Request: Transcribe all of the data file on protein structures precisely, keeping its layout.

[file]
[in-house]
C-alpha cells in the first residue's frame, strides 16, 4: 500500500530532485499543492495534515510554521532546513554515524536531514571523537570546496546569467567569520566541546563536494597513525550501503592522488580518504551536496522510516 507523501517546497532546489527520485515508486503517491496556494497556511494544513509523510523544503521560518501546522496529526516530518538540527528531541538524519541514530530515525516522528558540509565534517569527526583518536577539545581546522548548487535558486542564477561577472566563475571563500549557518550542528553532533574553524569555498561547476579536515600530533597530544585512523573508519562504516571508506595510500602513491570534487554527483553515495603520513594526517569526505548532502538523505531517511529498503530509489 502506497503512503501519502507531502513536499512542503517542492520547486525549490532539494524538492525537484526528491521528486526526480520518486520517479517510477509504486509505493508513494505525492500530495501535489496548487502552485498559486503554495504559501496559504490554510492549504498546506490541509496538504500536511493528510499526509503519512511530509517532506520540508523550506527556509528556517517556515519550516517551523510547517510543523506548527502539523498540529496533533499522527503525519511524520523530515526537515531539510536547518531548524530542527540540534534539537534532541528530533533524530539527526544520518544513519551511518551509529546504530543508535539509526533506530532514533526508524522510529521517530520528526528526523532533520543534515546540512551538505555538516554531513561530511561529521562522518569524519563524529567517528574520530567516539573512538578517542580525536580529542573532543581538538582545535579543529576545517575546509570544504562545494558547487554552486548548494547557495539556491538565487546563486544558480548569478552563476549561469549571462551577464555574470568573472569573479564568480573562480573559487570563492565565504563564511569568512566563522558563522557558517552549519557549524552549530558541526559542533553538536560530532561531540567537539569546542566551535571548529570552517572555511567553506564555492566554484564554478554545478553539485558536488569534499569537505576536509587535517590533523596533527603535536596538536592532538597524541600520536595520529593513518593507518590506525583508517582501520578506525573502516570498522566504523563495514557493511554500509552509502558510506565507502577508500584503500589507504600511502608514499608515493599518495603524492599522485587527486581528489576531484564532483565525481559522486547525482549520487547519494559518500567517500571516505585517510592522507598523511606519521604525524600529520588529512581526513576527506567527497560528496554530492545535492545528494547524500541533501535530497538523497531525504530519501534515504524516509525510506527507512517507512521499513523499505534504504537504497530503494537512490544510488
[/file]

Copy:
[in-house]
C-alpha cells in the first residue's frame, strides 16, 4: 500500500530532485499543492495534515510554521532546513554515524536531514571523537570546496546569467567569520566541546563536494597513525550501503592522488580518504551536496522510516 507523501517546497532546489527520485515508486503517491496556494497556511494544513509523510523544503521560518501546522496529526516530518538540527528531541538524519541514530530515525516522528558540509565534517569527526583518536577539545581546522548548487535558486542564477561577472566563475571563500549557518550542528553532533574553524569555498561547476579536515600530533597530544585512523573508519562504516571508506595510500602513491570534487554527483553515495603520513594526517569526505548532502538523505531517511529498503530509489 502506497503512503501519502507531502513536499512542503517542492520547486525549490532539494524538492525537484526528491521528486526526480520518486520517479517510477509504486509505493508513494505525492500530495501535489496548487502552485498559486503554495504559501496559504490554510492549504498546506490541509496538504500536511493528510499526509503519512511530509517532506520540508523550506527556509528556517517556515519550516517551523510547517510543523506548527502539523498540529496533533499522527503525519511524520523530515526537515531539510536547518531548524530542527540540534534539537534532541528530533533524530539527526544520518544513519551511518551509529546504530543508535539509526533506530532514533526508524522510529521517530520528526528526523532533520543534515546540512551538505555538516554531513561530511561529521562522518569524519563524529567517528574520530567516539573512538578517542580525536580529542573532543581538538582545535579543529576545517575546509570544504562545494558547487554552486548548494547557495539556491538565487546563486544558480548569478552563476549561469549571462551577464555574470568573472569573479564568480573562480573559487570563492565565504563564511569568512566563522558563522557558517552549519557549524552549530558541526559542533553538536560530532561531540567537539569546542566551535571548529570552517572555511567553506564555492566554484564554478554545478553539485558536488569534499569537505576536509587535517590533523596533527603535536596538536592532538597524541600520536595520529593513518593507518590506525583508517582501520578506525573502516570498522566504523563495514557493511554500509552509502558510506565507502577508500584503500589507504600511502608514499608515493599518495603524492599522485587527486581528489576531484564532483565525481559522486547525482549520487547519494559518500567517500571516505585517510592522507598523511606519521604525524600529520588529512581526513576527506567527497560528496554530492545535492545528494547524500541533501535530497538523497531525504530519501534515504524516509525510506527507512517507512521499513523499505534504504537504497530503494537512490544510488